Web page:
Equation help

1. Sep 6, 2005

thschica

A ball is droped from a stadium.It hits the ground 2.29 seconds later.How high is the stadium?Do I use this equation?.5at^2(Thant is wrong isnt it?) How fast is the ball going when it hits the ground?(what equation do I use on this one?)

Last edited: Sep 6, 2005
2. Sep 6, 2005

TD

I'm assuming no initial speed, then the height h is given by:

$$h = h_0 - \frac{{gt^2 }}{2}$$

Here, $h_0$ is the initial height, so what you are looking for. You choose h = 0, because that's where it hits the ground. Then fill in t and g and solve for $h_0$.

3. Sep 6, 2005

thschica

In this case would the answer be about 25.7 meters? And How do I tell How fast the marble is going?

4. Sep 6, 2005

TD

That seems to be correct yes.

For the other question, use a relation between acceleration, speed and time. If time is in s and acceleration in m/s², what would give speed (m/s)?

5. Sep 6, 2005

thschica

would that equation be the y='s one?

6. Sep 6, 2005

TD

I was thinking about v = at

7. Sep 6, 2005

thschica

I have another question.If something is dropped and hits the ground one second later how high is it? With that equation I got 7.1.Why is it not 9.8 meters?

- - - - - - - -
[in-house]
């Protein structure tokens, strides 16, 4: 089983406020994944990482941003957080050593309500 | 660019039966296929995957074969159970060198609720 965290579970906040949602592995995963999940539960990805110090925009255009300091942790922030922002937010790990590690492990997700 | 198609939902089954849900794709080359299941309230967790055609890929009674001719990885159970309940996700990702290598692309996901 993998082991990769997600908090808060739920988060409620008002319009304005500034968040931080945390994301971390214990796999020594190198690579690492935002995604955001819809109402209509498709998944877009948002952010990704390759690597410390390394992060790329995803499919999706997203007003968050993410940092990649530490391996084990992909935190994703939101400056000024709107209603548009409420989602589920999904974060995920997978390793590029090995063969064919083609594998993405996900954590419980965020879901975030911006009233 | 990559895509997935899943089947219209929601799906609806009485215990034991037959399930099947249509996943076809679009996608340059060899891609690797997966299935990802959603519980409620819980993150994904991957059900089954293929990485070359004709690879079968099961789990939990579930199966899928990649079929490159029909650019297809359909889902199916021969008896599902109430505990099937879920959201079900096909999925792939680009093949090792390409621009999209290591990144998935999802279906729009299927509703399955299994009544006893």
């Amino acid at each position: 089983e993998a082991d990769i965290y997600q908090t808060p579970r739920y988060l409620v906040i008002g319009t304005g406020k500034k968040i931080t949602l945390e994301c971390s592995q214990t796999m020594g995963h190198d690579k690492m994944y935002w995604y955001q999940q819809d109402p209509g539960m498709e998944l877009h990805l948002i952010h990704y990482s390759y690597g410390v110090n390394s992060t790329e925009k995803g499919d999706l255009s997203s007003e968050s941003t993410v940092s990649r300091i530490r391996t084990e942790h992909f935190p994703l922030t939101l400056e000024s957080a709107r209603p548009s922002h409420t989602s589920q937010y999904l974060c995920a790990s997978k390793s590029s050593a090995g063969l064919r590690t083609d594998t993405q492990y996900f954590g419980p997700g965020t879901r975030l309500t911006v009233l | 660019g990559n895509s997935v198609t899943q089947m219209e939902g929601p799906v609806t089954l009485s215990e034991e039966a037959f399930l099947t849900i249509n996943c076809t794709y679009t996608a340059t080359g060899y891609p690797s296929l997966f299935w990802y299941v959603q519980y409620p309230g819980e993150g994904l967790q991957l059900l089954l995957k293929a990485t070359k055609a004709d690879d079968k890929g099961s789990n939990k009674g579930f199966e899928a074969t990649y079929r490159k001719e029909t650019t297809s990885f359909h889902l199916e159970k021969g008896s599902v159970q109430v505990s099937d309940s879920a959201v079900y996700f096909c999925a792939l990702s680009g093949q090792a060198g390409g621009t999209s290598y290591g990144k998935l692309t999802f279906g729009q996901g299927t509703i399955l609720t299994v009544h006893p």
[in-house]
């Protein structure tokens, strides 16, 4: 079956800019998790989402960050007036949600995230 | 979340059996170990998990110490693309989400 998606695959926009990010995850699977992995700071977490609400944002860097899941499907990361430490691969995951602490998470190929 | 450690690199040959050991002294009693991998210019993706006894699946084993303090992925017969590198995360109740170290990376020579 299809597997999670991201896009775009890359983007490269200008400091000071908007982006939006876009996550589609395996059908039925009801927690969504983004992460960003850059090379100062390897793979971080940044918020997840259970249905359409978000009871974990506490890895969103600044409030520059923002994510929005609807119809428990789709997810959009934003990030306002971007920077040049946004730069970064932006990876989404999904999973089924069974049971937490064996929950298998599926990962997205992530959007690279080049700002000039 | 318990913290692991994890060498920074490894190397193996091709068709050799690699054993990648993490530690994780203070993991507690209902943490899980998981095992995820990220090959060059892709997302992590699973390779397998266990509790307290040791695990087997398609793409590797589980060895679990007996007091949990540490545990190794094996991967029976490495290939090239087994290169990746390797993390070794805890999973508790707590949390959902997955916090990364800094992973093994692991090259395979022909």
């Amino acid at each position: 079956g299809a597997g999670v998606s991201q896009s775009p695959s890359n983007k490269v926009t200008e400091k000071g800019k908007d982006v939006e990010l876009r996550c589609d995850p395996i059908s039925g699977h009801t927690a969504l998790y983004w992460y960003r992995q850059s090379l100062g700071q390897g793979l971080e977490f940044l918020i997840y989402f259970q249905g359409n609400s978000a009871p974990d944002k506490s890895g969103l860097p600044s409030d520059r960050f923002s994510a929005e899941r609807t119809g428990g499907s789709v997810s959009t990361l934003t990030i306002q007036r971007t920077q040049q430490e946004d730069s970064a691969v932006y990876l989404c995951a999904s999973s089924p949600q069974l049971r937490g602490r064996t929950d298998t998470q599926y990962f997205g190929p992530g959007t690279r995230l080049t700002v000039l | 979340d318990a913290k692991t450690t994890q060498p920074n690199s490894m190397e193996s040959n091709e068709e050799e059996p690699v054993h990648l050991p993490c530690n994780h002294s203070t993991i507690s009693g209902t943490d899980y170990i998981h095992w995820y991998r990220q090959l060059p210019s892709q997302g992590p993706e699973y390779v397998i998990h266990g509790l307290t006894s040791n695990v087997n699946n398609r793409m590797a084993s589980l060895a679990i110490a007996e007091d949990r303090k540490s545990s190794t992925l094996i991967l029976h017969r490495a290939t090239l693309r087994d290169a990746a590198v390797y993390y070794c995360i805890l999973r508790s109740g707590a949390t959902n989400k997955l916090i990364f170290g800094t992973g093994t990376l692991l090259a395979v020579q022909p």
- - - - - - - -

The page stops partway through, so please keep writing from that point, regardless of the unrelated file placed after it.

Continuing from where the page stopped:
8. Sep 6, 2005

TD

Because it's not the speed which is 9.8m/s but the acceleration which is 9.8m/s².
Are you sure you got 7.1 though?

9. Sep 6, 2005

thschica

No I got 4.9 sorry

10. Sep 6, 2005

thschica

Would the ball be going 22m/s before it hit the ground?

11. Sep 6, 2005

TD

That is correct.

You see, an acceleration of 9.8m/s² means that after a full second, the speed has increased 9.8m/s. So when dropping something with no initial speed, it only reaches the speed of 9.8m/s after the full second, so when it hits the ground in your example.

The avarage speed was 9.8/2 = 4.9, exactly what you found

That seems correct, approximately.

12. Sep 6, 2005

thschica

Thank You so much TD

13. Sep 6, 2005

TD

No problem

14. Sep 6, 2005

thschica

Say someone threw the ball up and it didnt hit the ground until 3.53 seconds later how do I find out the ending velocity?What if it was thrown down and hit the ground 1.81 seconds later?

15. Sep 6, 2005

TD

Thrown up would require the initial height and thrown down the initial speed, unless there is none.

Perhaps someone else can help, I'm logging off. 2.50 AM here, good luck!